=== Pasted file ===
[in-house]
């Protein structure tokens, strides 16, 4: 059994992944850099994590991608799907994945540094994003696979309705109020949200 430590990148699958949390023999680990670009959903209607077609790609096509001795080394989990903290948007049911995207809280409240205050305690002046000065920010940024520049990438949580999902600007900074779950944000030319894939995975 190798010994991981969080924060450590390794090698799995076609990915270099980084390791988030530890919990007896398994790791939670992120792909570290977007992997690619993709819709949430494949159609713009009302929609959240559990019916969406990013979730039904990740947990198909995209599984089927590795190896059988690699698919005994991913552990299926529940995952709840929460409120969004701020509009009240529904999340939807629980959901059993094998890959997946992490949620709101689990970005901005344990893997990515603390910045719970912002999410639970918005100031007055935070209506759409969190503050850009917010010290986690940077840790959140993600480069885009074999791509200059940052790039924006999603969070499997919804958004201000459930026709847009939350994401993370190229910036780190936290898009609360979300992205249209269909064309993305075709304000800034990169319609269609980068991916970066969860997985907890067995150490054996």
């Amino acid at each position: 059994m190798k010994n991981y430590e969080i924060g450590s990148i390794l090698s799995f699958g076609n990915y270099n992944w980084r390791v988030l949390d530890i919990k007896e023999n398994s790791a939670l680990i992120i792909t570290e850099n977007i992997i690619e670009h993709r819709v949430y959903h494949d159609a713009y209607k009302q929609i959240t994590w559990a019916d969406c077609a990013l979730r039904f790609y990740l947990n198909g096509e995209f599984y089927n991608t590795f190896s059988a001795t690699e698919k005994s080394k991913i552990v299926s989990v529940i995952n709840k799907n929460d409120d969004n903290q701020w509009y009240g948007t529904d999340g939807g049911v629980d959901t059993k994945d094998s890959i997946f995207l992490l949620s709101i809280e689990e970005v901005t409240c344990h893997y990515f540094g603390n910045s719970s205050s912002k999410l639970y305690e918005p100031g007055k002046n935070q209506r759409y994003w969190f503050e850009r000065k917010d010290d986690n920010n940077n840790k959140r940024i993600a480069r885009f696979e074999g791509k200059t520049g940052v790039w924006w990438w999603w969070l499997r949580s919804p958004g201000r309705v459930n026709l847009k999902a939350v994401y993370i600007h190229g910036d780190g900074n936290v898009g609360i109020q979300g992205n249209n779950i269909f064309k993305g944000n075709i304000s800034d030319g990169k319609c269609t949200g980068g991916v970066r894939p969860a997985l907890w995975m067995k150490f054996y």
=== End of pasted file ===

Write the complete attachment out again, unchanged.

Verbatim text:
[in-house]
């Protein structure tokens, strides 16, 4: 059994992944850099994590991608799907994945540094994003696979309705109020949200 430590990148699958949390023999680990670009959903209607077609790609096509001795080394989990903290948007049911995207809280409240205050305690002046000065920010940024520049990438949580999902600007900074779950944000030319894939995975 190798010994991981969080924060450590390794090698799995076609990915270099980084390791988030530890919990007896398994790791939670992120792909570290977007992997690619993709819709949430494949159609713009009302929609959240559990019916969406990013979730039904990740947990198909995209599984089927590795190896059988690699698919005994991913552990299926529940995952709840929460409120969004701020509009009240529904999340939807629980959901059993094998890959997946992490949620709101689990970005901005344990893997990515603390910045719970912002999410639970918005100031007055935070209506759409969190503050850009917010010290986690940077840790959140993600480069885009074999791509200059940052790039924006999603969070499997919804958004201000459930026709847009939350994401993370190229910036780190936290898009609360979300992205249209269909064309993305075709304000800034990169319609269609980068991916970066969860997985907890067995150490054996």
């Amino acid at each position: 059994m190798k010994n991981y430590e969080i924060g450590s990148i390794l090698s799995f699958g076609n990915y270099n992944w980084r390791v988030l949390d530890i919990k007896e023999n398994s790791a939670l680990i992120i792909t570290e850099n977007i992997i690619e670009h993709r819709v949430y959903h494949d159609a713009y209607k009302q929609i959240t994590w559990a019916d969406c077609a990013l979730r039904f790609y990740l947990n198909g096509e995209f599984y089927n991608t590795f190896s059988a001795t690699e698919k005994s080394k991913i552990v299926s989990v529940i995952n709840k799907n929460d409120d969004n903290q701020w509009y009240g948007t529904d999340g939807g049911v629980d959901t059993k994945d094998s890959i997946f995207l992490l949620s709101i809280e689990e970005v901005t409240c344990h893997y990515f540094g603390n910045s719970s205050s912002k999410l639970y305690e918005p100031g007055k002046n935070q209506r759409y994003w969190f503050e850009r000065k917010d010290d986690n920010n940077n840790k959140r940024i993600a480069r885009f696979e074999g791509k200059t520049g940052v790039w924006w990438w999603w969070l499997r949580s919804p958004g201000r309705v459930n026709l847009k999902a939350v994401y993370i600007h190229g910036d780190g900074n936290v898009g609360i109020q979300g992205n249209n779950i269909f064309k993305g944000n075709i304000s800034d030319g990169k319609c269609t949200g980068g991916v970066r894939p969860a997985l907890w995975m067995k150490f054996y």